'The fight for justice isn't over yet' says Brighton MP after fire safety bill amendments defeated
Brighton MP Caroline Lucas has condemned the Government's refusal to protect residents from having to cover the cost of fire safety work.
Caroline Lucas, Green MP for Brighton Pavilion, said the Government’s refusal to cover the costs of fire safety work could land leaseholders and tenants with bills of thousands of pounds.
On Monday night, Caroline voted for amendments to the Fire Safety Bill, which would have stopped building owners passing on the cost of fixing problems but the amendments were defeated in a vote in the House of Commons.
The Government describes the Fire Safety Bill as part of a series of changes to fire safety and building safety it is taking following the Grenfell Tower fire in 2017, in which 72 people died.
The Government previously announced it would make funding available to pay for combustible cladding to be removed from buildings over a certain height but other defects and those in smaller buildings would not be covered by the scheme.
Caroline said it was 'outrageous' that leaseholders were being left to pay for a problem created by central government.
Caroline said residents in developments like so many of the blocks in Brighton's New England Quarter face steeply rising costs for fire insurance, employing a 'waking watch' and increased service charges. Fire safety defects mean they cannot get EWS1 forms for fire safety, making the flats unsaleable.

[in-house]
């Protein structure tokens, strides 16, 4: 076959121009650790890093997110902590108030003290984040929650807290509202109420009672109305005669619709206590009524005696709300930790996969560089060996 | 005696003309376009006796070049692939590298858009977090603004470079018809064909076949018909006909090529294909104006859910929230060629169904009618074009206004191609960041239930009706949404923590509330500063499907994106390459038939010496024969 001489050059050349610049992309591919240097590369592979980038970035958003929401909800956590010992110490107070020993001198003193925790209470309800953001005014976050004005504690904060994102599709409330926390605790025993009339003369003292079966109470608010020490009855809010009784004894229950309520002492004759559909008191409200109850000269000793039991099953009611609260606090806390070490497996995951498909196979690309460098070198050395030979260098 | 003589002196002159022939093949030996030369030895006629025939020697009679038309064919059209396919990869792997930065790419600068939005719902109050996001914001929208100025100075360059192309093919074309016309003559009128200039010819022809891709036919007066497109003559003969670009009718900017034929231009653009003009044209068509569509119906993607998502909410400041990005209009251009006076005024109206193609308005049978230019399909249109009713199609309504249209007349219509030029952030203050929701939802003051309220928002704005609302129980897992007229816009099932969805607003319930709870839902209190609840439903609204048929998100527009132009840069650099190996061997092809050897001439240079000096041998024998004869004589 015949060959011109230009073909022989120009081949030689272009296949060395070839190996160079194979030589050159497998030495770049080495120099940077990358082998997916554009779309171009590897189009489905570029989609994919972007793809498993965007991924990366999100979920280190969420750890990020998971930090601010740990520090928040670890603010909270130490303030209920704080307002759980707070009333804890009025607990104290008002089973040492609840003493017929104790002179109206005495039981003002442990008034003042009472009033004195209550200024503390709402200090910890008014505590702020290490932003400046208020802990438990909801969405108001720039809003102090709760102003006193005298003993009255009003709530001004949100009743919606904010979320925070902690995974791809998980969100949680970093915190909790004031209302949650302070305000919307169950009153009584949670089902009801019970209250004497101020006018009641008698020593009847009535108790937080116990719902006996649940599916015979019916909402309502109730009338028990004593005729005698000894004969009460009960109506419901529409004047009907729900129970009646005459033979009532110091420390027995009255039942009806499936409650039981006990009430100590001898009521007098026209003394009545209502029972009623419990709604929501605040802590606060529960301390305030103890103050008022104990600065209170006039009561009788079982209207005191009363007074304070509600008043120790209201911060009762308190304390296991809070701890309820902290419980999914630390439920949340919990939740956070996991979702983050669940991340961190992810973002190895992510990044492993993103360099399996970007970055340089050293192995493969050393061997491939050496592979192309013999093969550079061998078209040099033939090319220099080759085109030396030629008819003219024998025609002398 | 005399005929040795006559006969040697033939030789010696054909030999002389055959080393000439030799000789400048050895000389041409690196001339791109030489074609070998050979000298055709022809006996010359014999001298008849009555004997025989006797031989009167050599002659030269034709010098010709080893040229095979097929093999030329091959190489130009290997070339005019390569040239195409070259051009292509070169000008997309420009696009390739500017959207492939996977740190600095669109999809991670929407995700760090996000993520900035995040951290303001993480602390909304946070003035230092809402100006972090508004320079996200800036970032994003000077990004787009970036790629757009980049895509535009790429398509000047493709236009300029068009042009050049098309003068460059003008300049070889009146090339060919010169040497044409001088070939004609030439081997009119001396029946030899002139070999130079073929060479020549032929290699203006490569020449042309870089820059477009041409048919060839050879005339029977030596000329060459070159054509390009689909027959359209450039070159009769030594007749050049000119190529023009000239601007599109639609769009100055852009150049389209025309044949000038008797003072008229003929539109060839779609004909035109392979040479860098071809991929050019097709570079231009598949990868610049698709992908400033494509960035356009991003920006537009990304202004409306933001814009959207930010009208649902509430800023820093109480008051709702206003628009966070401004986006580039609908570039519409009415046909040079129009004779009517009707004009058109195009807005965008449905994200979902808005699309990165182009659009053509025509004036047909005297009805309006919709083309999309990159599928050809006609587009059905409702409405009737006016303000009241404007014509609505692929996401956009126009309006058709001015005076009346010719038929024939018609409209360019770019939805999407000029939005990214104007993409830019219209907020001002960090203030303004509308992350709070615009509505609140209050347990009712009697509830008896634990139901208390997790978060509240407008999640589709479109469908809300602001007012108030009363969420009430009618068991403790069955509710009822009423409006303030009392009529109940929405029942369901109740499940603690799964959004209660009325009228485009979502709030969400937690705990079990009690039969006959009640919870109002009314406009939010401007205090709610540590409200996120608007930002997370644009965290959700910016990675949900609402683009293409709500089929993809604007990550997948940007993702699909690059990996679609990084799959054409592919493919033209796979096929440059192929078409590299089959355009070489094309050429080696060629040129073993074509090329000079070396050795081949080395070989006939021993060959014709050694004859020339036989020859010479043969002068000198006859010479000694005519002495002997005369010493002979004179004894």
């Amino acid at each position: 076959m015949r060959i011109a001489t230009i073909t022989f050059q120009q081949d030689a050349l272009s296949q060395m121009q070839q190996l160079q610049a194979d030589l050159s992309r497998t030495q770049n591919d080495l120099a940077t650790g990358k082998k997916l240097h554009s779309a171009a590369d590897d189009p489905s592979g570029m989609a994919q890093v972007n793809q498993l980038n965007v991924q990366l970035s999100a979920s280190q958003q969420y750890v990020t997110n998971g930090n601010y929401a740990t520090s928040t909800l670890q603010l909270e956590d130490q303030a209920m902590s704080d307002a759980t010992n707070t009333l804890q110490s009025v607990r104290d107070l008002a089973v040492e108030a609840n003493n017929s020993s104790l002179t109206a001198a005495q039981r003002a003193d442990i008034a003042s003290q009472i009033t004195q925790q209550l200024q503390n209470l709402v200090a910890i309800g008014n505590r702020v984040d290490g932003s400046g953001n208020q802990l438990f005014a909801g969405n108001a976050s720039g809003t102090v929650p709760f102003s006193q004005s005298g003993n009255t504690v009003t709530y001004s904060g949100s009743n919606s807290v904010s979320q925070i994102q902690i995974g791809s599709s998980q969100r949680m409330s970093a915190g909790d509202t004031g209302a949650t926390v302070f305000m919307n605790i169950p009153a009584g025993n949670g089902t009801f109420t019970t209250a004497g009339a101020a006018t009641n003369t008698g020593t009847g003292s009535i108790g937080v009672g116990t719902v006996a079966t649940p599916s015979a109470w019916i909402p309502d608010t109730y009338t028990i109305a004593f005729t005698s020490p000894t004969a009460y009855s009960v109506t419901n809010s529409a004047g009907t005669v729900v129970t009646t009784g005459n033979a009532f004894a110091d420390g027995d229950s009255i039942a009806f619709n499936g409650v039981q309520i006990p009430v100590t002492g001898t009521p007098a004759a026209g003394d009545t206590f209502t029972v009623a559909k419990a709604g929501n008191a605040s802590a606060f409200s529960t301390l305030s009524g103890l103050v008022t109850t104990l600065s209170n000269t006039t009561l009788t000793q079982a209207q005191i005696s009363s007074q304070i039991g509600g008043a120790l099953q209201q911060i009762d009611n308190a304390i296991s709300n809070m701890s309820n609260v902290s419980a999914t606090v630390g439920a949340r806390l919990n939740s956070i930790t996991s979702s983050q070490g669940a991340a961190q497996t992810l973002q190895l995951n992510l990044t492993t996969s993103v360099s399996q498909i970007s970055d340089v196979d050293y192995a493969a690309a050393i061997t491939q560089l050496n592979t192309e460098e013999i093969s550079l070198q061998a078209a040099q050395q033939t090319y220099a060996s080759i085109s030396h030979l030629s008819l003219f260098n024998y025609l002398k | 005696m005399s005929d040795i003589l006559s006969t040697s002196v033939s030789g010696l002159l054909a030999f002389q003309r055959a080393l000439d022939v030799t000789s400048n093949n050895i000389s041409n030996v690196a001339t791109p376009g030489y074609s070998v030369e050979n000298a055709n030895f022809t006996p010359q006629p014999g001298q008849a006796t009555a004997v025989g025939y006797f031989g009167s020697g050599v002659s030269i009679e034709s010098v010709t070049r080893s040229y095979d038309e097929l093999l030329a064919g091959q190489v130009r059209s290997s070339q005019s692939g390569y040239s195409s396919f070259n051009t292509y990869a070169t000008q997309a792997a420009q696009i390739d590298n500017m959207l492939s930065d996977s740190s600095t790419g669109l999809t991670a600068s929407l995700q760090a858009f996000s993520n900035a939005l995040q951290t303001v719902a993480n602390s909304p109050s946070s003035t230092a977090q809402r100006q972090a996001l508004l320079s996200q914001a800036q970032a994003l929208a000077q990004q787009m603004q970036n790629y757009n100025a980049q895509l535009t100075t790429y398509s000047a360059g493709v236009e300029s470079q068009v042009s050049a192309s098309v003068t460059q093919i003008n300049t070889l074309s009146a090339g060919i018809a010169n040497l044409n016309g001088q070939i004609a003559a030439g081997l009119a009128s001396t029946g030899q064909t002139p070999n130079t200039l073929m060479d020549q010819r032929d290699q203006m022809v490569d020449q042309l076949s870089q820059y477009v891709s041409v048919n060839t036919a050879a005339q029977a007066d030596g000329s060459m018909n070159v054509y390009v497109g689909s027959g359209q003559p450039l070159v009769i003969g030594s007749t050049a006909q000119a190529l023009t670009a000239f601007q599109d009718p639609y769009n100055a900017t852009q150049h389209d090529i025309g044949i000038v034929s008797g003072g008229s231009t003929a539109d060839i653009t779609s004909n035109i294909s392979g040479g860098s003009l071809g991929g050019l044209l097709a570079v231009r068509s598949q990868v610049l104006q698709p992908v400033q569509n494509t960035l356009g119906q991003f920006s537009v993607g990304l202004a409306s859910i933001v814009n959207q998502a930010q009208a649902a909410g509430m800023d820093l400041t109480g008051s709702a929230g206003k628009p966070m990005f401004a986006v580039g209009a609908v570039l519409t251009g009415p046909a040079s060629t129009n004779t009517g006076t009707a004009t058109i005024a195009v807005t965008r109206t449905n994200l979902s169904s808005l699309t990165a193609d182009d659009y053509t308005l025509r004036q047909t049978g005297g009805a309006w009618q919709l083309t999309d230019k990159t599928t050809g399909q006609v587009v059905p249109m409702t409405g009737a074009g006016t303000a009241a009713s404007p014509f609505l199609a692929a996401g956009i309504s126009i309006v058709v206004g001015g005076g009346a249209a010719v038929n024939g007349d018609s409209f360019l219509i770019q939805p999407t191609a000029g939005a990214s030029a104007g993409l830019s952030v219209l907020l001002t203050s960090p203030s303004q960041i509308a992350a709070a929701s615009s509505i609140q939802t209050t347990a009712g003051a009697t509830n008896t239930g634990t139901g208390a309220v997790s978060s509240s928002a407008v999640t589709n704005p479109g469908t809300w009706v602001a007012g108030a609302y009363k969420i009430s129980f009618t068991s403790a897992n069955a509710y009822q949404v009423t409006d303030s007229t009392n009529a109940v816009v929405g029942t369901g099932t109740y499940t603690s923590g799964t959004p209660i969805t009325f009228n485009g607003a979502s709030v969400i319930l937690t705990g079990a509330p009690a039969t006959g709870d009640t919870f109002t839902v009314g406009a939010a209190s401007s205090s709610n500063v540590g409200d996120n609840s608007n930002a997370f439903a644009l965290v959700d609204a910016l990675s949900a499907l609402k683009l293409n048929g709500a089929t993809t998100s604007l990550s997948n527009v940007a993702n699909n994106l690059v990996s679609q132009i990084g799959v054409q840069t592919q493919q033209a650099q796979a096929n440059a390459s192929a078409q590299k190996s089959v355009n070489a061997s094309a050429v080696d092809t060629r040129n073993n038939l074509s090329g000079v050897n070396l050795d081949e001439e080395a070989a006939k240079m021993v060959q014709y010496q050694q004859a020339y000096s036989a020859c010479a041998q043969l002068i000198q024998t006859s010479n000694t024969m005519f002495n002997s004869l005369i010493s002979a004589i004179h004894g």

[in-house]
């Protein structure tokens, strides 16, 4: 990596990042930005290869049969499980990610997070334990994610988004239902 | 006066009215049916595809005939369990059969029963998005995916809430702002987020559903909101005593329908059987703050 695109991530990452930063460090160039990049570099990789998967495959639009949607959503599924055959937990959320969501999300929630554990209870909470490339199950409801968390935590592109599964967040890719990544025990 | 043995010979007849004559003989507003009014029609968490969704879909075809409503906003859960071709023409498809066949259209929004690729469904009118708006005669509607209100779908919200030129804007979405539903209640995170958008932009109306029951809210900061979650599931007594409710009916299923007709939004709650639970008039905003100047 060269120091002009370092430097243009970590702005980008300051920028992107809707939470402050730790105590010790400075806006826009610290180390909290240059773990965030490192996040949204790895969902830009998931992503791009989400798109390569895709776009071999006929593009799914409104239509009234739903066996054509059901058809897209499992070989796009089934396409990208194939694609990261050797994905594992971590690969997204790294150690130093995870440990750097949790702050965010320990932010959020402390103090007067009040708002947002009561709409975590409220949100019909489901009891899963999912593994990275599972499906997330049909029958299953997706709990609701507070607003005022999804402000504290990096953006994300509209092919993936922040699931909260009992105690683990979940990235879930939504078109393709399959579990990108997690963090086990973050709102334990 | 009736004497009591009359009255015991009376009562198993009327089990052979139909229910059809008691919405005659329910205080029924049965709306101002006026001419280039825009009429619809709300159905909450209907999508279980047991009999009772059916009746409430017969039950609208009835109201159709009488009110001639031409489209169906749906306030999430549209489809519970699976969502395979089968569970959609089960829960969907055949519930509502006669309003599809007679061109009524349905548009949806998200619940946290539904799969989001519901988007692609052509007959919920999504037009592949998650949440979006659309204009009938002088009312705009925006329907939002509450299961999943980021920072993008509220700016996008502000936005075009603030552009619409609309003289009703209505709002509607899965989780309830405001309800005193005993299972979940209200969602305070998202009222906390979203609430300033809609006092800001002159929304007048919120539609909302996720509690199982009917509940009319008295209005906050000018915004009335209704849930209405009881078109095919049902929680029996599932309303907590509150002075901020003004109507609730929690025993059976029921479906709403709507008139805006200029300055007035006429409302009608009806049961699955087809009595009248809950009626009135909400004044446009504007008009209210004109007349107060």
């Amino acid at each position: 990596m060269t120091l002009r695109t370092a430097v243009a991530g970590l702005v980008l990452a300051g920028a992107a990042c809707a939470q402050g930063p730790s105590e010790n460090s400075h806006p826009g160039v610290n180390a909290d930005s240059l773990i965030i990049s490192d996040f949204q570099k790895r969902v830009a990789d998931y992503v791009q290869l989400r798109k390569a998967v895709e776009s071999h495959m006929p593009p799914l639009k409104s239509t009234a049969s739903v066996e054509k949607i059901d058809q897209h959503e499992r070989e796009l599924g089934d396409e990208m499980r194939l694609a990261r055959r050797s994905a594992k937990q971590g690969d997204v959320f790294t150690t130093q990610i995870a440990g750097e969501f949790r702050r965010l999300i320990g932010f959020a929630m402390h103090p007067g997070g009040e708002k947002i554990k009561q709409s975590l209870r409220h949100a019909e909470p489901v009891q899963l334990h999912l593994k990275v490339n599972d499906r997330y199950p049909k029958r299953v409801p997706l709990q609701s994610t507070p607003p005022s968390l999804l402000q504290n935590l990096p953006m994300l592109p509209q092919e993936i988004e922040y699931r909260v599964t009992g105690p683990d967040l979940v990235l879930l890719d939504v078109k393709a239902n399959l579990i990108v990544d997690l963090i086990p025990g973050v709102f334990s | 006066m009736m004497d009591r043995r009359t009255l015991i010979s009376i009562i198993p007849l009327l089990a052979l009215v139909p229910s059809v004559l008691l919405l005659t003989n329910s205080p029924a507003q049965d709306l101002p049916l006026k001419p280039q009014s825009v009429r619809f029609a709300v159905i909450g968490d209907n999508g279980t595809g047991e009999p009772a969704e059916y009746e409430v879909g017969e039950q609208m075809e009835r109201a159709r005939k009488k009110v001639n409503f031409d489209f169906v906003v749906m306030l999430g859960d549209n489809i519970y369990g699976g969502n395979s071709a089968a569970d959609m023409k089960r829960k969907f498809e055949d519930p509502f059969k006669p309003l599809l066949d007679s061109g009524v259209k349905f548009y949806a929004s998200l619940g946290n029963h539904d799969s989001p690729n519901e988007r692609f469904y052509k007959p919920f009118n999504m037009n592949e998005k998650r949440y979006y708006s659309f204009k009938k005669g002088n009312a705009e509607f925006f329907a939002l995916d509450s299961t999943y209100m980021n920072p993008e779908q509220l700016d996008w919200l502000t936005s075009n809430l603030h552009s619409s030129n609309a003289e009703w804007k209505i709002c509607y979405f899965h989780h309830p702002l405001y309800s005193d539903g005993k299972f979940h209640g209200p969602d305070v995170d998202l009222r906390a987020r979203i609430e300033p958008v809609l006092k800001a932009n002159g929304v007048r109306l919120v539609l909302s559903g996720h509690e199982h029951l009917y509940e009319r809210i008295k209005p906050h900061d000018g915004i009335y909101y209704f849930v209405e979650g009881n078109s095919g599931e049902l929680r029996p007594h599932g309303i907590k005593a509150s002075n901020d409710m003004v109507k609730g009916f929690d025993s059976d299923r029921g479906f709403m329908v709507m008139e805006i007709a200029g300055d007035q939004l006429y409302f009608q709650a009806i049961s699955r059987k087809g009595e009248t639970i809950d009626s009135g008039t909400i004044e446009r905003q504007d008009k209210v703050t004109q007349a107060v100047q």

Caroline added: "Many of the flats at City Point were marketed as affordable housing for key workers, who we have learned to depend on in the past year more than ever. Yet their reward from this Government is being abandoned and left with bills of many thousands of pounds to sort out a mess which is not of their making.
“The fight for justice for them isn’t over yet. The Fire Safety Bill will go back to the House of Lords and I hope the amendments to protect all leaseholders will be put back in the Bill.”
Caroline added: "The reason so many apartment blocks are fire hazards is because of government deregulation over decades, and the outsourcing of inspection to companies working for the developers themselves. For too long, developers have had too much influence over the marking of their own homework on critical safety issues and the consequence has been buildings where residents now feel unsafe.
“Central government created this problem and it is outrageous that leaseholders are being left to pay for it."
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